Certain technical requirements should be observed when executing long serves

  • The first bounce of the ball should be close to the end line in the server’s own court.
  • The contact of the racket with the ball should be just above the level of the playing surface.
  • At the instant of impact an explosive forward momentum should be applied not only with the action of the waist and the legs, but even more important, with the wrist and the fingers. The ‘shakehands’ grip player should emphasize the use of the forefinger in forehand serves and the coordinated action of the forefinger and especially the thumb in backhand serves (or alternatively the wrist alone can be used in the case of the fast sidespin serves). The pen-hold player must apply force with the middle finger behind the racket.
  • Never hit the ball downwards. This results in a larger angle between the line of flight and the table surface, causing the ball to bounce higher. The smaller the angle between the table surface and the flight path, the lower the trajectory. However high you throw up the ball in the service action, always try to have the actual point of contact as close to the table surface as possible and hit the ball forward. This has an additional advantage in that the opponent has less time to read the spin on the ball, because the distance between the ball hitting the racket and then the table may be as small as 4 – 5 centimetres. If you combine this with a fast racket action, then the service can be very deceptive.

In the women’s game the long serve is used much more often and for two main reasons.

  • Women don’t topspin with as much power and such a high spin element as the men. Therefore women can’t hit the ball as hard and on the table as easily as men and it’s easier for other women to control the power and spin that they do feed into the shot. If you remember your theory less power means less topspin and less on-the-table-control for your shots (the ball doesn’t dip down so much on the opponent’s side of the table). For the women who drive more than spin then timing is absolutely critical and to obtain maximum effect they have only a very narrow ‘window’. Basically women have less control against the long serve and especially if they try to return with power. Even at international level the top women do not always even return the long serve on the table!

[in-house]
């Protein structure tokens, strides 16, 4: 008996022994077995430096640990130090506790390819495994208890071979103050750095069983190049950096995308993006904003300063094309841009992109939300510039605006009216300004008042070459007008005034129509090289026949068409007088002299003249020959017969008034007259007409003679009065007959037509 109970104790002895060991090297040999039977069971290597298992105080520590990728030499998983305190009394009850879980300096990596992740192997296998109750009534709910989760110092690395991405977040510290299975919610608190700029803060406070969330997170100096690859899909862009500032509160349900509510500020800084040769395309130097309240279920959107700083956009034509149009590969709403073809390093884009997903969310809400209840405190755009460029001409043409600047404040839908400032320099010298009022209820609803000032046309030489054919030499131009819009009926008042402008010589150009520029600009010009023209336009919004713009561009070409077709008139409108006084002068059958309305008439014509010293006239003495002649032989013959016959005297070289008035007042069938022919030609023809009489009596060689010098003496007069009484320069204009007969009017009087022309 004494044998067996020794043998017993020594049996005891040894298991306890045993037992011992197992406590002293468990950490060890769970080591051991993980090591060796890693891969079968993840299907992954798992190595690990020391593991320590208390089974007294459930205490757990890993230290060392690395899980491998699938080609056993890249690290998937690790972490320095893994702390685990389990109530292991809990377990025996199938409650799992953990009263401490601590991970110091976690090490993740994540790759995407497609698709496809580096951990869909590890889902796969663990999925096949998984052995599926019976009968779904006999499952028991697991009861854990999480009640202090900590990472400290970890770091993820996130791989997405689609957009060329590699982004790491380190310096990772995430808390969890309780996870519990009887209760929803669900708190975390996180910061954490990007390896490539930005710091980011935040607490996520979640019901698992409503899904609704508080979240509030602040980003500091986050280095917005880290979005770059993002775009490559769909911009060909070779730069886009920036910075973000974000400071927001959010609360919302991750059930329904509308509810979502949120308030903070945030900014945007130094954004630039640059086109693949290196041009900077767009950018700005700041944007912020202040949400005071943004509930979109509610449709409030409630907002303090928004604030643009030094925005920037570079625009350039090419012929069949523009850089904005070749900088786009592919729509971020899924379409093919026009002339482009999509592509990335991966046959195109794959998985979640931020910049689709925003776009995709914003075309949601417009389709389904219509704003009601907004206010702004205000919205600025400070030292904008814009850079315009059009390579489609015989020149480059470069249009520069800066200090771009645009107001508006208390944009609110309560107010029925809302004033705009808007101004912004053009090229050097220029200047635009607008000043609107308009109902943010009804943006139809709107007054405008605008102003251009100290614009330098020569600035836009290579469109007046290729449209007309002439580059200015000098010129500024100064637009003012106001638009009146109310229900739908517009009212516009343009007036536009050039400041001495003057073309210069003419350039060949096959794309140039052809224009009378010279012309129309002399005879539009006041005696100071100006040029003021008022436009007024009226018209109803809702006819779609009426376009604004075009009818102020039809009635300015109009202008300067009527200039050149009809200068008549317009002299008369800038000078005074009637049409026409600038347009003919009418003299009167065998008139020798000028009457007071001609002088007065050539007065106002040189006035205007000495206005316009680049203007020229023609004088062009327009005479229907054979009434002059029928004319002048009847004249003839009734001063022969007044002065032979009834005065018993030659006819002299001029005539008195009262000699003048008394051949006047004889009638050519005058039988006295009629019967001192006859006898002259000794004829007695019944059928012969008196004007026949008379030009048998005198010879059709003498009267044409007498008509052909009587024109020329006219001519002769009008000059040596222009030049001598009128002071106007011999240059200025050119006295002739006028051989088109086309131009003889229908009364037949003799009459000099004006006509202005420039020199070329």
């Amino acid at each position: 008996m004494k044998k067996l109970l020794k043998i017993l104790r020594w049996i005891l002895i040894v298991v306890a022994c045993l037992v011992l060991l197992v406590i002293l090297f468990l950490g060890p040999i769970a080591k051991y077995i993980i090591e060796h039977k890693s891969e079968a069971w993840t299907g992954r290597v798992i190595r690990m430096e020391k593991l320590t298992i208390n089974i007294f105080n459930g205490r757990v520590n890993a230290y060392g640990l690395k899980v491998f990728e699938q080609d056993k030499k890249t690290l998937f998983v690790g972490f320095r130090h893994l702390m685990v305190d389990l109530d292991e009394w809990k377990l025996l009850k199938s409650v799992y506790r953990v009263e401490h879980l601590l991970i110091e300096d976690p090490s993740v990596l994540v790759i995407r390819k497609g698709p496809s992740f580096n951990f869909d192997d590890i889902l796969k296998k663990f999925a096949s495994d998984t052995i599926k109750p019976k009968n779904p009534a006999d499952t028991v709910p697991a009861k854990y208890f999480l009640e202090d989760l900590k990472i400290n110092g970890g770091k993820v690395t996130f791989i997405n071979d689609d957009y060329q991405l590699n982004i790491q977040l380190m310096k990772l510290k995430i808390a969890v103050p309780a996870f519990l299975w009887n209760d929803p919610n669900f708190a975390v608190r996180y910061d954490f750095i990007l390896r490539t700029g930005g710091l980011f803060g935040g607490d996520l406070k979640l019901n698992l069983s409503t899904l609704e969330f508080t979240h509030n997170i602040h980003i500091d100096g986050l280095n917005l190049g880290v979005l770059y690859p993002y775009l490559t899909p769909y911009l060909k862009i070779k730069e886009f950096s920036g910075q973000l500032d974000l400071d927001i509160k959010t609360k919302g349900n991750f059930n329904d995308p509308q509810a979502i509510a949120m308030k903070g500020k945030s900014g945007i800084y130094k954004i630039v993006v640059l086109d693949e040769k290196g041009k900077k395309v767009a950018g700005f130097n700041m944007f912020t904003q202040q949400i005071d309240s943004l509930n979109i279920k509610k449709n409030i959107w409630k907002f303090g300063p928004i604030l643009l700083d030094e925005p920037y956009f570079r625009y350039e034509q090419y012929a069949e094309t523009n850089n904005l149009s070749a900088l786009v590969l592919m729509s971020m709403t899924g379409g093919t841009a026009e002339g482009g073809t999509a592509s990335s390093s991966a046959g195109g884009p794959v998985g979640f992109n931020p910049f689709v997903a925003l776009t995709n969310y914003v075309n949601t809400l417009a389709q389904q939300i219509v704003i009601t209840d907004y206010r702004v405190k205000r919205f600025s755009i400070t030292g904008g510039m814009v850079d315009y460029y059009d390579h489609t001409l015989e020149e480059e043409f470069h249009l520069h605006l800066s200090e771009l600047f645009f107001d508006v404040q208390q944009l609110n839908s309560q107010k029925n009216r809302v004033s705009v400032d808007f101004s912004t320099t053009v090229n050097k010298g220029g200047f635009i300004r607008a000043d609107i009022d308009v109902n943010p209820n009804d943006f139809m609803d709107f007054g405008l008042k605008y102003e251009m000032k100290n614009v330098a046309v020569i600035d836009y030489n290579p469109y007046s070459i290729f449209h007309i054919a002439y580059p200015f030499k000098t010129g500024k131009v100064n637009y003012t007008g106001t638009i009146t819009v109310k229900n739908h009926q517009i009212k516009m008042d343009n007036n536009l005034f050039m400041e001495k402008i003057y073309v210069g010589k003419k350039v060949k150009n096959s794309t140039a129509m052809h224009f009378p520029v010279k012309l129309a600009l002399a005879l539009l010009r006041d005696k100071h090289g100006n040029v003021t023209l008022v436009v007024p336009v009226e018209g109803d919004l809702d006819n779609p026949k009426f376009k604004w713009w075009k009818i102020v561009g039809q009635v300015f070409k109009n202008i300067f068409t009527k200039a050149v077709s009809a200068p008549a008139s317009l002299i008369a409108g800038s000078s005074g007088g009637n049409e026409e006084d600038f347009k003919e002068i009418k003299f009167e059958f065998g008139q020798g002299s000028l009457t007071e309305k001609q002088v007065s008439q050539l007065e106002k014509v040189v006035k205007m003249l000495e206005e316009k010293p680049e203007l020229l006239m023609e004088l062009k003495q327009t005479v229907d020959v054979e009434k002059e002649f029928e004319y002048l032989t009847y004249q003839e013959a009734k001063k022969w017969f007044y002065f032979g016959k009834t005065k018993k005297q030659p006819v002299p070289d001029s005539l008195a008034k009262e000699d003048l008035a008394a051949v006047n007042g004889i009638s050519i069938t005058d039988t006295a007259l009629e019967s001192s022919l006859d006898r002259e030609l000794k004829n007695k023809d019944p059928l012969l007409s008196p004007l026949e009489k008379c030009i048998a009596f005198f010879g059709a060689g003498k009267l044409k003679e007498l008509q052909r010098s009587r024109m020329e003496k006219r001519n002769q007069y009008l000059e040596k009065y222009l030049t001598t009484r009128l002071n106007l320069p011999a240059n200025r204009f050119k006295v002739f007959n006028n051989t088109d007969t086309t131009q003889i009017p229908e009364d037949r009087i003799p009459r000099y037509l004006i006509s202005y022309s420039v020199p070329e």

• Most women play closer to the table and counter better than the men from this position, it’s an integral part of their game. What better than to serve long, let the opponent open, then just kill the ball past them? Generally women counter extraordinarily well and in many cases from an extremely early timing point. If they use the short service too often they get ‘bogged down’ in a pushing game; many women in Europe are not good in the short game. Even in this situation they will on many occasions push long to tempt the opponent to open so that they can counter once again!

What women players should really be looking at is to return the long serve with something other than power. A ‘stop-block’ for example, which returns a different pace and spin and denies the server the opportunity to use the return speed which they normally expect. Or a slow ‘roll’ ball from a later timing point which gives the server neither much speed nor much spin to work with. Or even the occasional chop or float return. All these returns have the advantage of taking the speed away from the server so that she is not able to use it against you on the third ball. Why play into the server’s hands and do what she wants, why not do something different?

The serve/receive scenario is of particular importance in the modern game. By the way they play it looks as if most European women train far too much control play, loop to loop or loop to block, they don’t train to win the point! The result is that against the top Asians they don’t have the time or the opportunity to utilize the stronger technical aspects of their game. Instead of playing further back from the table, perhaps the European women’s development should be directed more towards the importance of serve, receive and the first four balls and also towards methods of more effective and active play over the table. In this way they will have rather more opportunities to create attacking positions and earlier in the rally.